To the trained eye, plumbing and electrical lines in the basement can provide a historical roadmap to the age of the various service components in your home. Look at the photo and note the dated piping and wiring that provide a tell-tale sign as to when work was done.
CSST (Corrugated Stainless Steel Tubing) has been in use since in the U.S since around 1990 and has been a favorite of contractors because of its flexibility and ease of installation. The reduction in pipe joints greatly reduces the chance of pipes leaking since it is estimated that 75% fewer joints are used with CSST than with black iron pipe systems.
CPVC has been around since the early 1960s but in this case, it wasn’t installed until 1980. Unlike PVC, CPVC is readily workable and is preferred by contractors for machining, welding, and forming. The ability to bend, shape, and weld CPVC enables its use in a wide variety of processes and applications.
Cast iron was commonly used prior to 1960 because of its durability. The downside of cast iron plumbing pipes is that they rust over time which is why they have been phased out and replaced with PVC.
The Romex cable from 1950 that was utilized here replaced the old “rag wire” that was still being utilized at the time. This was a precursor to what was to follow since this update to Romex cable made installation easier and is still the standard today.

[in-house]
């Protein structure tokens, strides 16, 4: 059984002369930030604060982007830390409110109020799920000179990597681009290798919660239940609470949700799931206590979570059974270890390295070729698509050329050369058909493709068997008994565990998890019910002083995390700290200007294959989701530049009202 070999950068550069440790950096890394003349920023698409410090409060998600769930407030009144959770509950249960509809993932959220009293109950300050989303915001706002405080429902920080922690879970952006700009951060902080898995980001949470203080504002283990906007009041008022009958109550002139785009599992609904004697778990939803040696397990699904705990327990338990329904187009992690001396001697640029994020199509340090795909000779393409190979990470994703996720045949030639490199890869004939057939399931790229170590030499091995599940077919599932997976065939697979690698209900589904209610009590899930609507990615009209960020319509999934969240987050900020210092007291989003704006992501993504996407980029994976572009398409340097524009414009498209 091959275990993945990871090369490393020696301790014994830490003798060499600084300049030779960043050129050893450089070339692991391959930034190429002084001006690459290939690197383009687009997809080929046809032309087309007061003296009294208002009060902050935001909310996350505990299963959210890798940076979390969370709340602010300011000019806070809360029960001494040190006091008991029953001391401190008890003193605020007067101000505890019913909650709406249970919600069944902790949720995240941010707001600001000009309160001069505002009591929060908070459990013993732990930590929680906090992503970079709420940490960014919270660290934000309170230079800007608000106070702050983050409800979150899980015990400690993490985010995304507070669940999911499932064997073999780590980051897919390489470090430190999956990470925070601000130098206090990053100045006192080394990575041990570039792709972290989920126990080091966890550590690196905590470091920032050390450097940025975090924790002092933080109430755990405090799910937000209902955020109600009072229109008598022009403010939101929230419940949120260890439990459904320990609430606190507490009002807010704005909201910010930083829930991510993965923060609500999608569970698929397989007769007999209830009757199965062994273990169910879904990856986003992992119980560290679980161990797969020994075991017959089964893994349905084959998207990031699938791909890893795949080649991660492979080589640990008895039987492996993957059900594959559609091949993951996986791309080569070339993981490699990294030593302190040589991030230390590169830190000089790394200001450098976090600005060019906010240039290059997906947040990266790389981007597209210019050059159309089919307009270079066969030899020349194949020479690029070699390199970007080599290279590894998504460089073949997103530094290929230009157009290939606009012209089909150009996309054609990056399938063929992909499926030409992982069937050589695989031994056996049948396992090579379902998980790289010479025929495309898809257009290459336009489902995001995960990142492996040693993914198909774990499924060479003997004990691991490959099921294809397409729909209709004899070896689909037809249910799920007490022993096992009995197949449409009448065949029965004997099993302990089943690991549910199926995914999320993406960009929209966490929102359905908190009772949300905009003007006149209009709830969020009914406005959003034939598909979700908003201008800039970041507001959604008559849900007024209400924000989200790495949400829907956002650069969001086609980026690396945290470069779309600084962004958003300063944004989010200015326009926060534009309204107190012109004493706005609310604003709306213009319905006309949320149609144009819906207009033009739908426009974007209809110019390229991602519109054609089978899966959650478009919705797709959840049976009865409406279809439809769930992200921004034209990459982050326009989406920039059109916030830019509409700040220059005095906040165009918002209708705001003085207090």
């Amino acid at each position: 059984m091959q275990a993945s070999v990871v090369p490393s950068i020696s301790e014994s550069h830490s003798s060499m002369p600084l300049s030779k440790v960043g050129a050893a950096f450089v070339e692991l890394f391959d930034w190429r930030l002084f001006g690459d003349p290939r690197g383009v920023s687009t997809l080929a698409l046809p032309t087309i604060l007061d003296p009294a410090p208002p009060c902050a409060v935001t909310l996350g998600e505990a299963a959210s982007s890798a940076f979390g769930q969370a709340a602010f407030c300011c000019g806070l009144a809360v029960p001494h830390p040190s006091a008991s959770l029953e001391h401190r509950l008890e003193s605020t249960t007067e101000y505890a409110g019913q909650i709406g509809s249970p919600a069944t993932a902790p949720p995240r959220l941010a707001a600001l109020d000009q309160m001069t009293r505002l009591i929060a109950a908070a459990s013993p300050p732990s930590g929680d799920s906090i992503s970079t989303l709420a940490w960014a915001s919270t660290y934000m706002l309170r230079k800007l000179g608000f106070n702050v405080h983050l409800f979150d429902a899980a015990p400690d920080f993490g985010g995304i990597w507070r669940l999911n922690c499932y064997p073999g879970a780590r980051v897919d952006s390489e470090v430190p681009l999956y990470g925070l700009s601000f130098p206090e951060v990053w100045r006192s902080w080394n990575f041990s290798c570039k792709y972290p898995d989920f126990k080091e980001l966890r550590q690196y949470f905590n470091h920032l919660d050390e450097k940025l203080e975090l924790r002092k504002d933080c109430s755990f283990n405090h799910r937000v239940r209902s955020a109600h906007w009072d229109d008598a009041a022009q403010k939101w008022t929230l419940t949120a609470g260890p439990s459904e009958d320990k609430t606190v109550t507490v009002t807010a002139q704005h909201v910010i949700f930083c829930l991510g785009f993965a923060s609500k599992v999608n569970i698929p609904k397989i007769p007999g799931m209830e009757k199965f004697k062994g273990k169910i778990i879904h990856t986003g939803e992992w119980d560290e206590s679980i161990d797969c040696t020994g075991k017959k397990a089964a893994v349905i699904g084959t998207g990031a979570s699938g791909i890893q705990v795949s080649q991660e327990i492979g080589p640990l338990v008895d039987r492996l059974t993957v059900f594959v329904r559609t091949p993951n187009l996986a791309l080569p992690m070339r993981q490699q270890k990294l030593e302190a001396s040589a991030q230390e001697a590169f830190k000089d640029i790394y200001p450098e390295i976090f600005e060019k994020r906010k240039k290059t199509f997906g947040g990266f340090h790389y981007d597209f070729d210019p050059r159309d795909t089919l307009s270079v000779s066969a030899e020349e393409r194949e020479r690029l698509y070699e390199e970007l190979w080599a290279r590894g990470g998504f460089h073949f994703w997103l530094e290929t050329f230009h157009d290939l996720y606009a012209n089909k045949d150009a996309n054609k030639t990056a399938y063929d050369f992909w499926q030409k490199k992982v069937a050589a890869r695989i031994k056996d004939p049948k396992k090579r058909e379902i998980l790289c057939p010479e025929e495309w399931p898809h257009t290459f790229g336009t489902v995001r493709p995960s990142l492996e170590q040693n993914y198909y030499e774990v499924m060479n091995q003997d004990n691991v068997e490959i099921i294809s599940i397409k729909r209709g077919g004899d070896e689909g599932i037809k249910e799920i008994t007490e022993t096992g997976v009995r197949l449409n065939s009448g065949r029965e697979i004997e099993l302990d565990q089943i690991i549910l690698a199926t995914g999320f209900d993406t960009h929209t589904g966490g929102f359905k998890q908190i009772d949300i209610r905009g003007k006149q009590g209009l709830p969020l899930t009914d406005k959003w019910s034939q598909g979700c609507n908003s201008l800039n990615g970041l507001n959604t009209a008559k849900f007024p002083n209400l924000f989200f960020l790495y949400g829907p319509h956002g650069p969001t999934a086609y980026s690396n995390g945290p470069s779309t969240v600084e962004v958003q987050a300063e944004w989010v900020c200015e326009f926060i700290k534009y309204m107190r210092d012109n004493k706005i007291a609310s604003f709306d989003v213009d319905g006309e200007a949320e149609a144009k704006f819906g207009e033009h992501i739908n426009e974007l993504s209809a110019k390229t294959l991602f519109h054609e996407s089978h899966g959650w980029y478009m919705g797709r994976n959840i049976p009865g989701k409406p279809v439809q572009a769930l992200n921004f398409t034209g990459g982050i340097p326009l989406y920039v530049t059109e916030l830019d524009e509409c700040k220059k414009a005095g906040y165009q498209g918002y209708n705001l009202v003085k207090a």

Knob-and-tube wiring was an early standardized method of electrical wiring in buildings and it was commonly used from about 1880 to the 1940s. The system is considered obsolete and can be a safety hazard, although some of the fear associated with it is undeserved. After all, you can still find it in use in some homes today, although home inspectors are trained to label this as a defect.
Galvanized piping was commonly installed in homes built before 1960. When it was invented, galvanized pipe was an alternative to lead pipe for water supply lines. Today, however, we have learned that decades of exposure to water will cause galvanized pipes to corrode and rust on the inside.
So, you can see that the materials used for utilities in historic homes tell a story if you seek out someone who is trained to look for these things. This home has had many updates over the years and many of the improvements were state-of-the-art at the time they were done. Now, a couple of generations have passed, and the utilities are outdated which could be labeled by an inspector as a defect even if some of them still work fine.
At Old Line Home Inspections, we run across these kinds of things every day so you have any questions about the condition of your home please contact us at (410) 236-3027 or click here to schedule an appointment.